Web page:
Did they accept this compromise in the spirit in which it was offered? No, they doubled down on the crazy and floated a proposal that was even further to the right, threatened people’s liberty in even more creative and sinister ways, and this week thankfully met a narrow death in the Senate. The Blunt/Rubio amendment sought to give employers the right to pick and choose what they wanted insurance companies to provide in their employees’ health care policies, and all they had to do was prove a religious or moral basis for denying anything they wanted. Literally anything they wanted. Contraceptives, treatment for HIV and other sexually transmitted infections, everything.
It’s all because the Republicans believe in small government, you see.
Before it was defeated in the Senate by a vote of 51-48, 30 year old Georgetown University student Sandra Fluke got the chance to address a small gathering of political leaders, including the former Speaker of the House Nancy Pelosi, to defend the president’s plan to cover contraception in women’s health insurance plans. She was barred by the Republicans from speaking at a House hearing; they decided that a panel consisting entirely of men was the best way to address women’s health policy, and why not, I say. Only a whingeing feminazi would expect women to have some role in making decisions about their own bodies.
She outlined the serious consequences of the Republicans’ move to encroach on women’s rights and made a persuasive case for the president’s Affordable Care Act.
“How can Congress consider the Fortenberry, Rubio and Blunt legislation to allow even more employers and institutions to refuse contraception coverage and then respond that the non-profit clinics should step up to take care of the resulting medical crisis, particularly when so many legislators are attempting to de-fund those very same clinics?”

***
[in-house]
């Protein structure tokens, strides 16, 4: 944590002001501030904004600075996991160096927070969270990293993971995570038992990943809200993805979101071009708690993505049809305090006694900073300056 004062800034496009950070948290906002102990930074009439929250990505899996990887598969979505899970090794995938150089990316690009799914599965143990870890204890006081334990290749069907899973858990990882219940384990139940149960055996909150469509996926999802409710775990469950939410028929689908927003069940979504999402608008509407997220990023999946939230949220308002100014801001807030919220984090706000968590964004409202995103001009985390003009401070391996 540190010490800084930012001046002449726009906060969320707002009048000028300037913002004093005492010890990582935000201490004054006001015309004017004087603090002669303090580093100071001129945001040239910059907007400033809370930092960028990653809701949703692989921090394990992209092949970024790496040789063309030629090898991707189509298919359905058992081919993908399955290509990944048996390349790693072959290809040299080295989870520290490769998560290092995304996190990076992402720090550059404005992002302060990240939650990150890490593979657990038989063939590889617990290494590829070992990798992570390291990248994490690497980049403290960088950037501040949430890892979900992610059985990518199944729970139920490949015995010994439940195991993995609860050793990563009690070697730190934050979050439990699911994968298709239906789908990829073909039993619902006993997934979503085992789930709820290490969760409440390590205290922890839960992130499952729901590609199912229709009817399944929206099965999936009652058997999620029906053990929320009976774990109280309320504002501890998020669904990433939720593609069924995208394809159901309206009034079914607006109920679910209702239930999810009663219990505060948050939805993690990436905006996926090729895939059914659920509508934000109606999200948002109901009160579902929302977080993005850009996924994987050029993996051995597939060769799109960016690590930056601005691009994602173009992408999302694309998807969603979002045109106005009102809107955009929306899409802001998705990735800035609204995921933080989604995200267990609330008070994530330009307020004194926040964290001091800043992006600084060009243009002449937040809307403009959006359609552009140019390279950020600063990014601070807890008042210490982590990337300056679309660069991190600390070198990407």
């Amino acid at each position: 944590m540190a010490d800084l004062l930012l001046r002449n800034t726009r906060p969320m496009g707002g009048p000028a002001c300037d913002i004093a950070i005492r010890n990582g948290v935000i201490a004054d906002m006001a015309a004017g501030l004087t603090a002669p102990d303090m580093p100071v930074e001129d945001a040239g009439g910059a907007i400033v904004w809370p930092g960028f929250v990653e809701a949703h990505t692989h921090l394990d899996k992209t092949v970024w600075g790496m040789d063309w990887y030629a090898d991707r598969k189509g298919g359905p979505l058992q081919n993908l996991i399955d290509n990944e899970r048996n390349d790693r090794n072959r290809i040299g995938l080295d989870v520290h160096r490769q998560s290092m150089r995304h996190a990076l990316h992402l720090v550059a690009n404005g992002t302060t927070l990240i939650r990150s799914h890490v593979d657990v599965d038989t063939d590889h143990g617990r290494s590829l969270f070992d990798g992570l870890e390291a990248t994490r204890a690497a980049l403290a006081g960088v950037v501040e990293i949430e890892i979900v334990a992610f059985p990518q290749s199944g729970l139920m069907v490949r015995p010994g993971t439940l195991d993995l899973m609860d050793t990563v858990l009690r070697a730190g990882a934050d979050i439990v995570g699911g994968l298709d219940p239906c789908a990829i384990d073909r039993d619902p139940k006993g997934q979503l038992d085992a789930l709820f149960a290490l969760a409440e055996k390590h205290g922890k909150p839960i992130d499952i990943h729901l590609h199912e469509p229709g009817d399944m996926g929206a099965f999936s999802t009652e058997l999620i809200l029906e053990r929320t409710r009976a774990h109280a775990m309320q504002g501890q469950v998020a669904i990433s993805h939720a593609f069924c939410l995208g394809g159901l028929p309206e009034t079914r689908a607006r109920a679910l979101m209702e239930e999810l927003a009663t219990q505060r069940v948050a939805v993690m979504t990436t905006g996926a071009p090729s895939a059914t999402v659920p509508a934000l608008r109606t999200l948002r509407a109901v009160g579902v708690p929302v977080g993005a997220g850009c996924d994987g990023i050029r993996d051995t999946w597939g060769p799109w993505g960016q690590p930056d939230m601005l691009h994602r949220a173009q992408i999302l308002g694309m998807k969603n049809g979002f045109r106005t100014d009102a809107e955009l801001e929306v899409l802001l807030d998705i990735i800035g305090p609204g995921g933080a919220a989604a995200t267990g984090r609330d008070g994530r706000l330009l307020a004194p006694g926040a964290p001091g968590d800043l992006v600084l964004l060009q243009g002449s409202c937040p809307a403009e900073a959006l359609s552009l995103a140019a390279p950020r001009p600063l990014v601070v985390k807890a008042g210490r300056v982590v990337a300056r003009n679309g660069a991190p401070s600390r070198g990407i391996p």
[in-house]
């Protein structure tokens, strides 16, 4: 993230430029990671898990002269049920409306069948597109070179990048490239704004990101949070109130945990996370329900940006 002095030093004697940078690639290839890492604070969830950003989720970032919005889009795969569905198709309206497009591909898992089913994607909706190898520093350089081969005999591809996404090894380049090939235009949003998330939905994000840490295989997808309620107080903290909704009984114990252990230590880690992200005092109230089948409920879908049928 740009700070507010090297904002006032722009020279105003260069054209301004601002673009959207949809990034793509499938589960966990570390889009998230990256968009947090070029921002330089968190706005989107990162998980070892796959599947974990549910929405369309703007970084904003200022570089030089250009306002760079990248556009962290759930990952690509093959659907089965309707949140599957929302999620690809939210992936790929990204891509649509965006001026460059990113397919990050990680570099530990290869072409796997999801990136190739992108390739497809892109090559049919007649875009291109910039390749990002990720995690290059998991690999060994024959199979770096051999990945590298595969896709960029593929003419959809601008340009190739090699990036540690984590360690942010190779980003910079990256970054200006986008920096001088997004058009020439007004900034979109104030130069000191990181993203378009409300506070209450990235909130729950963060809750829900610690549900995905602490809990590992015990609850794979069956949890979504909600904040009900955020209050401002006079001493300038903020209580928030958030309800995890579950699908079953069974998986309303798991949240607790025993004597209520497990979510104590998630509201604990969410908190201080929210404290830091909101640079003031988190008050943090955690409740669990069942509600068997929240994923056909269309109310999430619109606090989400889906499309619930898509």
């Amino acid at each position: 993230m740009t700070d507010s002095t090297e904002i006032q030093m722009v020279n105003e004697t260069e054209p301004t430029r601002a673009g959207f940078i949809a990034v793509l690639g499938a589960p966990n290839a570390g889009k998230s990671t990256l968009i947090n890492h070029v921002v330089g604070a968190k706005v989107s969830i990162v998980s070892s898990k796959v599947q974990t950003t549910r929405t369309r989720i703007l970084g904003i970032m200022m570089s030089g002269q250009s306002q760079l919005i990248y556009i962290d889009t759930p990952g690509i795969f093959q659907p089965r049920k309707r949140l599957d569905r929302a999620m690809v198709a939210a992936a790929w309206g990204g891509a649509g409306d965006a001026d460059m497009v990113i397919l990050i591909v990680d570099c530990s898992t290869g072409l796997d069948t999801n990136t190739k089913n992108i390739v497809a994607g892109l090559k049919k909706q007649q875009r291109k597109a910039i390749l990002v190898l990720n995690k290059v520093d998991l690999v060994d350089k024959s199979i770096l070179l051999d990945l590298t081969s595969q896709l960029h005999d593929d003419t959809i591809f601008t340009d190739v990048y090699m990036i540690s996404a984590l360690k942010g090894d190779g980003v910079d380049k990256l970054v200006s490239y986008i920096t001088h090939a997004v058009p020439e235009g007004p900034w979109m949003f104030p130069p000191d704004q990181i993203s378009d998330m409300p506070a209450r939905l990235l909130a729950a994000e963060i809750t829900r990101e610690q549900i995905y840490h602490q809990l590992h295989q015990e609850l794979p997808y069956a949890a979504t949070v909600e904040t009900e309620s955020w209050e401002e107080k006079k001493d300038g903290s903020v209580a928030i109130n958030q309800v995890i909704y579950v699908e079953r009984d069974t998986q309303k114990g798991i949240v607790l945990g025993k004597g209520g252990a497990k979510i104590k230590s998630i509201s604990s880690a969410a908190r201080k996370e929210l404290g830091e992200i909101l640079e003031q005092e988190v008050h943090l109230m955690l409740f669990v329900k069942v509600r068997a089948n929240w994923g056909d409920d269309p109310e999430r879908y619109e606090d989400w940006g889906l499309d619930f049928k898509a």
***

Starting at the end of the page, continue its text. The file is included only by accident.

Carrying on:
In her testimony she related a powerful story about a young women who had been refused access to hormonal birth control in her insurance plan to treat polycystic ovarian syndrome. The insurance company denied her on the basis that birth control is used to stop babies being made, and thus they wouldn’t be funding her sexually promiscuous, consequence-free lifestyle.
Not even the fact that this woman is a lesbian, and therefore unintended pregnancy was fairly low on her list of concerns, dissuaded from this conclusion. The result? The woman was unable to afford treatment, went without, and the following is what happened to her.
“I got a message from her that in the middle of the night in her final exam period she’d been in the emergency room. She’d been there all night in just terrible, excruciating pain. She wrote to me, ‘It was so painful I’d woke up thinking I’ve been shot. Without her taking the birth control, a massive cyst the size of a tennis ball had grown on her ovary. She had to have surgery to remove her entire ovary as a result.”
Influential right wing talk show host Rush Limbaugh heard about Ms Fluke’s testimony and brought the whole insane Republican posturing about contraception to its logical conclusion: by calling her a slut and a prostitute.